Minimalism is a huge topic and everyone has a different idea and imagination of it. Some are already well introduced to this lifestyle while others think that being a minimalist means owning two t-shirts, one book and that you have to sleep on the blank floor. Even if that would probably work out, it is not a desirable approach. And it is also not what minimalism is, at all.

Being more mindful when making decisions and looking after how much you really need for an enjoyable life are points that I would identify as the purpose of a minimalist life. That doesn’t need to count for everyone, though. Moreover, there are different categories that all have their roots in the principles of minimalism, even if you can’t spot them at a glance.

Just like there is minimalism in design and photography, you can also see it on someone’s phone or looking at their inventory. Every so often you can also come across minimalism that you can’t see at all. That’s mostly because people are just living their lives in a more intentional way, where they simply approach many things in a more purposeful way.

However, minimalism is not to be mixed up with any restrictions or things “taken away” from you. De-cluttering and sorting out unused stuff is something many minimalists did or do on a regular basis. Just how it works best. Now let me give you some more insights on how I approach a minimalist life.

There are two ways to be rich: One is by acquiring much, and the other is by desiring little.

Jackie French Koller, 1948

I am mostly a minimalist in the digital area (be it design or phone usage), as well as with the things I own. Lastly, I am also trying to keep an eye on how much money I spend and most importantly: on what. Especially the latter is a big construction site on my end. Not because I have too much money, but because I am a big fan of tech and beautifully crafted items.

Starting February 2020, yes, that year, besides going to school, I began to work as a freelancer. That "little bit more pocket money" straightforwardly turned into a good amount of income to have each month, which is also aa great invitation to spend it on one more item from my wishlist.

Giving the decision of buying something new a bit more time to evaluate whether it is truly necessary or not transformed my answer from “Yes, I absolutely need this!” into “I am not sure if I need this” or even “Nope, this does not bring any value into my life”. This helped me a lot to address the problem right at the roots, instead of buying a lot of things to call my possessions and then sorting them out anyway.

Luckily, my mom and I are moving out of our current flat (after 16 years) and so we needed to go through all of the stuff we have and sort things out, sell them or — in case they don’t hold any value for others — recycle or trash them. I was a bit worried at the beginning of this process because i know that we have gathered a lot of things over the time and instead of sorting some of them out earlier, we just bought more boxes to store them.

When I am planning on doing some de-cluttering I approach it very rational. This is for two reasons:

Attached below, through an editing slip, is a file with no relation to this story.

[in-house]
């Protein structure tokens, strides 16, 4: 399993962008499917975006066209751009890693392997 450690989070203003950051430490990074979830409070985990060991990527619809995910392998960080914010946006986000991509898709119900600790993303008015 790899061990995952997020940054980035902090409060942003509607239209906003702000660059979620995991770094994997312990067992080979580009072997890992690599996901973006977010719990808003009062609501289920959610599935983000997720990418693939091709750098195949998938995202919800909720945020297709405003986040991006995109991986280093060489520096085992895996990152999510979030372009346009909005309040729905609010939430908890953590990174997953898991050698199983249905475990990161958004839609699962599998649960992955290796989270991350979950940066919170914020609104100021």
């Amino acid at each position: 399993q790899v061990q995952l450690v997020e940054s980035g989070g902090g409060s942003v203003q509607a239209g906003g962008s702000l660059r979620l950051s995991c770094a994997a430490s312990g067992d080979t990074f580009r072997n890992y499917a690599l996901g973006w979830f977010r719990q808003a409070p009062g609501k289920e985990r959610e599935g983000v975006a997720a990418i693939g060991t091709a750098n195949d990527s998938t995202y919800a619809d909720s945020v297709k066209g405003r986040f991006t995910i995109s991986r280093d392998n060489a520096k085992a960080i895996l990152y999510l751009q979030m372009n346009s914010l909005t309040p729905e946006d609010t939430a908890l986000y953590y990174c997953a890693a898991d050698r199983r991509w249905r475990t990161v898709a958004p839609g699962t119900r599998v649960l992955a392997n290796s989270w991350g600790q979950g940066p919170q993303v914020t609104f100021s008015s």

1. Mostly I ask myself one simple question, which is “How long haven’t I used this item?”. This is a simple yet very helpful way to handle it, because when I see that I haven’t been using the item for a certain amount of time, I can be sure about not regretting having sorted it out.

  2. Also, when you think about it that way, you are mostly able to make the decision without feeling specific emotions. When you didn’t use an item for a longer time but you still feel connected to it and don’t see any chance to let go of it, maybe consider sitting down for a moment and reflecting on how and why you have this feeling looking at it.

    When you found the reason that makes it so special, remind yourself about the fact that you can also feel those emotions and feelings when you don’t have that item anymore. Memories are always in our hearts and don’t need to be kept in dusty things.


Lastly, I want to mention the area of clothing and fashion as well. We are living in a time that — when not faced with a pandemic and lockdowns — supports overconsumption by heart and makes people spend a huge amount of money they perhaps don’t even have.

Trends are coming and going and make many people feel the urge to adopt to those changes and therefore spend money for rather inexpensive, short lasting garments instead of saving a bit of their cash to buy high-quality clothing that will last them for a much longer time.

Buy cheap, buy twice.

By focusing on all (or only some) of these points, you will experience a life that is more satisfying and enjoyable to live because you simply have more time and space to focus on the important things and moments: being with friends and family, less distraction caused by less things, being more intentional and aware of your purchases and your whole life.

Minimalism does not cure everything that made you feel unhappy, but it is, for sure, a great start to look at your life differently and to get a little closer to knowing yourself.

Love, Linus

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